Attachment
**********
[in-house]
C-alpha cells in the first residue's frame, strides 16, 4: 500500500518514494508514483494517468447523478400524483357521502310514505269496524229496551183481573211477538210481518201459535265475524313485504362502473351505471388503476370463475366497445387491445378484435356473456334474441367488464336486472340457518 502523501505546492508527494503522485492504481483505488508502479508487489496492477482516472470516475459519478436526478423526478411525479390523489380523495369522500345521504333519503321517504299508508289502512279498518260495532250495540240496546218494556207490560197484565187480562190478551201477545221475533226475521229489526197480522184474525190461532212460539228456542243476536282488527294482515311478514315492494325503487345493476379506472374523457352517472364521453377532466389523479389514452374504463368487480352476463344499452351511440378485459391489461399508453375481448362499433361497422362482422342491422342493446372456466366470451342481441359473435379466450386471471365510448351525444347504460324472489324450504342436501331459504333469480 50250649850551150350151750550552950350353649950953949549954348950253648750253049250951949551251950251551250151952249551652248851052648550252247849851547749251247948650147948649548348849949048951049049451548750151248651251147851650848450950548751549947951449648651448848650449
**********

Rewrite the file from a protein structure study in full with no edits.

[in-house]
C-alpha cells in the first residue's frame, strides 16, 4: 500500500518514494508514483494517468447523478400524483357521502310514505269496524229496551183481573211477538210481518201459535265475524313485504362502473351505471388503476370463475366497445387491445378484435356473456334474441367488464336486472340457518 502523501505546492508527494503522485492504481483505488508502479508487489496492477482516472470516475459519478436526478423526478411525479390523489380523495369522500345521504333519503321517504299508508289502512279498518260495532250495540240496546218494556207490560197484565187480562190478551201477545221475533226475521229489526197480522184474525190461532212460539228456542243476536282488527294482515311478514315492494325503487345493476379506472374523457352517472364521453377532466389523479389514452374504463368487480352476463344499452351511440378485459391489461399508453375481448362499433361497422362482422342491422342493446372456466366470451342481441359473435379466450386471471365510448351525444347504460324472489324450504342436501331459504333469480 50250649850551150350151750550552950350353649950953949549954348950253648750253049250951949551251950251551250151952249551652248851052648550252247849851547749251247948650147948649548348849949048951049049451548750151248651251147851650848450950548751549947951449648651448848650449